Yet another of Turkey’s Unesco World Heritage Sites (one of the two oldest in Turkey) that we visited on our Road Trip, the Göreme Open-Air Museum is a walk through an important Byzantine settlement that contains the finest of the rock-cut churches, with beautiful frescoes still showing after all these years. It was pretty impressive as we walked through and in a cluster of monastic Byzantine artistry with its rock-cut churches, chapels and monasteries. As Michael said (having been there a year before), it was a walk through early Christian history.

On the way back to the car park we passed through a cluster of tourist shops and of course the guy peddling the expensive camel ride. What started with Dee wanting to have her photo patting the camels became a sit on the camel followed by a ride on the camels.

With 20 million camel shots now on my camera’s memory card, we got back in the car and headed for Ortahisar Castle. Not quite as impressive as the one at Uchisar, it was still up there on the Morgan scale of Castles and worth a look. What’s even better was the wine cave at its base. Cappadocia looks barren but the soil is quite productive and it is a major wine growing area in Turkey.

Wine caves visited, contents sampled and purchase made, it was off to Urgup. Nothing really to report here – pleasant little town with some possibilities but we didn’t stop and explore much after calling in at the tourist bureau and having lunch in town.

Onwards and upwards it was to the Zelve Open-Air Museum, which once housed one of the largest Christian and Muslim communities in the region. We walked through this amazing cave town, honeycombed with dwellings, churches and mosques. The Christians were forced to leave the Valley because of the exchange of minorities between Greece and Turkey in 1924, and the Muslims were forced to evacuate the Valley in the 50’s when life became dangerous due to risk of erosion.


Back in Goreme, we enjoyed a bottle of wine on our balcony watching the sun go down, it was time to check out Topdeck Cave Restaurant, the best of Goreme’s restaurants according to Tripadvisor and who were we to argue with them. The name’s a bit confusing as it is in a small cave (tick) and the guy who owns it has a nickname of “Topdeck” from his early days of driving buses in London. It turned out to be a great restaurant, with beautiful food and great staff. We finished off the night by drinking some Cappadocia red with Red Dot and a group of his University law friends from Izmir who had come to visit – why not when your friend’s dad owns a hotel.

Next day, it was time to head underground. Cappadocia has 36 underground cave-cities, that were started way back in Hittite times, and expanded over the centuries as various marauders came through in search of captives and plunder. At 85m deep, the one is in Derinkuyu is the deepest of them all and that’s where we headed.DSC_0395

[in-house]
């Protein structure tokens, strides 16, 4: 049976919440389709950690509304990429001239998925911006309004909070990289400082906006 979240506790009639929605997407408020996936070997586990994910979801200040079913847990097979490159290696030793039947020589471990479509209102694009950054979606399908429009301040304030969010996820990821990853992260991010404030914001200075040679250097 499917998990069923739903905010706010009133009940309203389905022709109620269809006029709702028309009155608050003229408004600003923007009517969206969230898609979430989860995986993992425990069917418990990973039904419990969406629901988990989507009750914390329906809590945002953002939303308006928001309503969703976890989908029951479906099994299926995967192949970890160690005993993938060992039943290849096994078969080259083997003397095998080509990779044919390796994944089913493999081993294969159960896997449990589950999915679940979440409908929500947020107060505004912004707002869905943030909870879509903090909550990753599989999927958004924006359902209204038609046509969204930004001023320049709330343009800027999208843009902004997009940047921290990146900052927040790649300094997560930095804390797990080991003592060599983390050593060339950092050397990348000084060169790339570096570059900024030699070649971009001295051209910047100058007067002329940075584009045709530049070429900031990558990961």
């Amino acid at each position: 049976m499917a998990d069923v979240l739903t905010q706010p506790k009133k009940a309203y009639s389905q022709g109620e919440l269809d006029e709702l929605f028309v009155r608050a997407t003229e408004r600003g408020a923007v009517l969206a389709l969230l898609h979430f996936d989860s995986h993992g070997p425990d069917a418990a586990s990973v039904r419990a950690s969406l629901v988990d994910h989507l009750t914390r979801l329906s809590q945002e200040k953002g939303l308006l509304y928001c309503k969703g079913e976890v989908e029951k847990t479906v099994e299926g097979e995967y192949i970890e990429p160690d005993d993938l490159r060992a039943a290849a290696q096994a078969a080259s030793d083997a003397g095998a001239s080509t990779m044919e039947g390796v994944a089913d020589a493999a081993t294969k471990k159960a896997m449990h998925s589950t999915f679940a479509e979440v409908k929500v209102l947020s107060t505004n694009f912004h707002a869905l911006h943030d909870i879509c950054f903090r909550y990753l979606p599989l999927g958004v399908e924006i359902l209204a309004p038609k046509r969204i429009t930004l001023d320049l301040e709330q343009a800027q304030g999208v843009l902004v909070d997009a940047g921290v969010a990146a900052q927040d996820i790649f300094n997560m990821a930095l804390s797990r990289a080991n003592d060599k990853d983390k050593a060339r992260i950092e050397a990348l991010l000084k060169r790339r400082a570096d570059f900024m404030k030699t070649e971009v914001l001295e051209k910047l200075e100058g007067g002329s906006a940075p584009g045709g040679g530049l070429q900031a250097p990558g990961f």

It took us 30 minute to drive and unfortunately we got there a bit late to avoid the hordes. So it was a bit claustrophobic down there with all those people. But very interesting as we saw stables, cellars, storage rooms, refectories, churches, wineries and school rooms.

Descending vertical staircases we saw the deep ventilation shafts that also doubled as wells. Really interesting were the carefully balanced moving stone doors, resembling mill stones, which could quickly block the corridors in the event of an attack.

Since we were on a bit of a road trip on our road trip, we decided to keep going and visit Ihlara Valley. We parked the car and descended the 100m into the canyon. It was a nice walk along the side of the river, past all the churches carved into the rocks. We stopped at a cute little café for fresh OJ with day beds built out across the stream itself – very Turkish.

Our last stop of the day was the Sunset Stop at the top of Rose Valley. We got there a bit before sunset so we walked down and had a look at the top of Rose Valley, before heading up top and checking out the sunset.

Next day we were checking out, but before we did we wanted to do a walk in
Rose Valley. After hunting around to see how close we could park the car we found that “not that close” was the answer. So it took us 15 minutes to get into the Valley proper. It was well worth the walk and it’s a pity we didn’t have more time. We met a lot of walkers doing it one way from Goreme to where we’d parked the car – obviously with a tour that picked them up at the other end. But for us it was “backtrack time” as it was time to pick up our luggage from the hotel and leave the fairy tale land of Cappadocia.


For more photos of Cappadocia click here